Spade & Archer: The Prequel to Dashiell Hammett's The Maltese Falcon
“There’s a girl wants to see you. Her
“I guess so. You’ll want to see her anyway:
she’s a knock-out.”
“Shoo her in, darling,” said Spade. “Shoo
Almost everyone is familiar with those words. Humphrey Bogart
spoke those words on the big screen when he played Sam Spade in
what was to become a classic detective film. Dashiell Hammett wrote
those words to begin THE MALTESE FALCON as he created arguably the
most famous PI in fiction. Those are the first words of the chapter
headed “Spade & Archer.” Now this wonderful
prequel, SPADE & ARCHER, tells what led up to that scene from
the first day that “Samuel Spade, Esq.” appeared on the
frosty glass of his office, and Effie Perine, Spade’s plucky
receptionist, landed her job.
As SPADE & ARCHER opens, Sam Spade is about to close his
last case with the Continental Detective Agency in Tacoma. He
clears it, turns in his resignation and moves to San Francisco.
There, he sets himself up in an office and settles in to wait for
business. It doesn’t take long before a case comes through
the door. It might be called a missing person or a runaway kid,
depending on how you look at it. However you define it, it seems
like a good way to make a quick buck for Spade. But it leads to
bigger fish when Spade’s target turns up down at the foggy
docks on San Francisco Bay. No question it’s a shady place,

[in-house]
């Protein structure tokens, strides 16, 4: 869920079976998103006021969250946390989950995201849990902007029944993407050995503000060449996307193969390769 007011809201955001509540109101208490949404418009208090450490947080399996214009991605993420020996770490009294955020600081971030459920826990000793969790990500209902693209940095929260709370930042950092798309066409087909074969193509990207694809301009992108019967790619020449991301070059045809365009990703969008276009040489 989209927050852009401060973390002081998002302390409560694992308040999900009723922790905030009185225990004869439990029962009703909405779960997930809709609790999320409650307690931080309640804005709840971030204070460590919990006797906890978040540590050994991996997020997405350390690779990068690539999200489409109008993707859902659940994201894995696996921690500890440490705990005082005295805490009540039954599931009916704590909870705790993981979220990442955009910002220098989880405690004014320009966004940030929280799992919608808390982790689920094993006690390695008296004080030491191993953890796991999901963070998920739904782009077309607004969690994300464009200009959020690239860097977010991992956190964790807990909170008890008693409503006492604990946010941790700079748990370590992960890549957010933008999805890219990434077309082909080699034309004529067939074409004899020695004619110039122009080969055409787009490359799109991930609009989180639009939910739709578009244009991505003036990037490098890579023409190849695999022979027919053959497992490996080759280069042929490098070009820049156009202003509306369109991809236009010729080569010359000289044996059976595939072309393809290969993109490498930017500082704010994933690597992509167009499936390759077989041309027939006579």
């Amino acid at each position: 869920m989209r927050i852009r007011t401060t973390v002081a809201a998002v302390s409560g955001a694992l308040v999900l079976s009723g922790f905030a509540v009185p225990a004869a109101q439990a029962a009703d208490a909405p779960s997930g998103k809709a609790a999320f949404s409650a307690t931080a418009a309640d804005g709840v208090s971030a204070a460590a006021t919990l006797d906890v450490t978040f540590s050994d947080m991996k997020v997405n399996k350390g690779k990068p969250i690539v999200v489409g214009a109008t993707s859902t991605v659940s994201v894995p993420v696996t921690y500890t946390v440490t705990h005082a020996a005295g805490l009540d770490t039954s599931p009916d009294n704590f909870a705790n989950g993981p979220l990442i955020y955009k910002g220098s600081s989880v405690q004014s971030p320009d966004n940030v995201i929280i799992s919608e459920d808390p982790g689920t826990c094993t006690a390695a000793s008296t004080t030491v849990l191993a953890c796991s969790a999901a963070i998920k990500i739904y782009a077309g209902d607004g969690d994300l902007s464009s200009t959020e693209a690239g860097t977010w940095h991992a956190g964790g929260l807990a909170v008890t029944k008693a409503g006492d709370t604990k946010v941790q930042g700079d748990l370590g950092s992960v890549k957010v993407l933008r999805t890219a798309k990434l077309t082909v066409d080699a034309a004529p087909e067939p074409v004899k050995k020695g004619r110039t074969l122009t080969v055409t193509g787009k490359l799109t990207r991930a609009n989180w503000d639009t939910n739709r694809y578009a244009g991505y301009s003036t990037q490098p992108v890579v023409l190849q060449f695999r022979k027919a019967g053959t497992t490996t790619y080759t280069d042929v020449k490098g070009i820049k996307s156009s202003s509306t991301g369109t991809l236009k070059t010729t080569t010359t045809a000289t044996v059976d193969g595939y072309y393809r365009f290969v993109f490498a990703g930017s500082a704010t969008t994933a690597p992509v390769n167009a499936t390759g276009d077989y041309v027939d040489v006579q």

full of adventure --- and full of crime.
Spade’s investigation stirs up a hornet’s nest,
putting him in grave danger. Most anyone else would be trembling in
their boots, but Spade remains cool and calm. As expected, he wraps
his case up with satisfying results. But the case of the missing
lad sparked a spur investigation that, unfortunately, is left
hanging. It will take Spade seven years to solve that one.
Meanwhile, Miles Archer and his voluptuous wife Iva transfer
down from Spokane. Archer pesters Spade for a partnership deal.
Spade resists, but only for so long. The best he can do is to send
Archer on assignments that take him away from San Francisco for
days at a time. While Spade may want Archer far away, he would like
Iva close by. Sam is a sucker for a beautiful face. And Iva’s
isn’t the only beautiful face he falls for. Women are his
weakness. He falls in love more than once while trying to wrap up a
case. But what nags at him the most is the unsolved case from the
docks. Oh, he’ll solve it all right, but at what price?
Sam Spade truly is the iconic detective of all time. He is
enigmatic, tough, determined, tireless and loves women. And he
never carried a gun. To quote him, “I think if you need to
use a gun you’re doing a lousy job as a detective.”
Effie is almost his polar opposite, except for the gun part. As for
Miles Archer, he could never measure up to either one of them.
Spade’s creator, Dashiell Hammett, was himself a private
detective. According to Hammett, Sam Spade is the man “who
all private detectives would like to be and, in their more
egotistical moments, think they are.” Three-time Edgar Award
winner Joe Gores, writing here in the style of Hammett, was also a
private detective. More than just a Hammett aficionado, Gores
wanted to discover who Spade was before his debut appearance in THE
MALTESE FALCON. He was given the chance and, wow, the results are
blockbuster. Fans of Hammett will leap headlong into this prequel
with relish, likely forgetting that Hammett isn’t behind the
pen. Talented Joe Gores is.
SPADE & ARCHER should earn Gores and, by default, Hammett a
passel of new fans. This book is just un-put-downable good.
Reviewed by Kate Ayers on January 23, 2011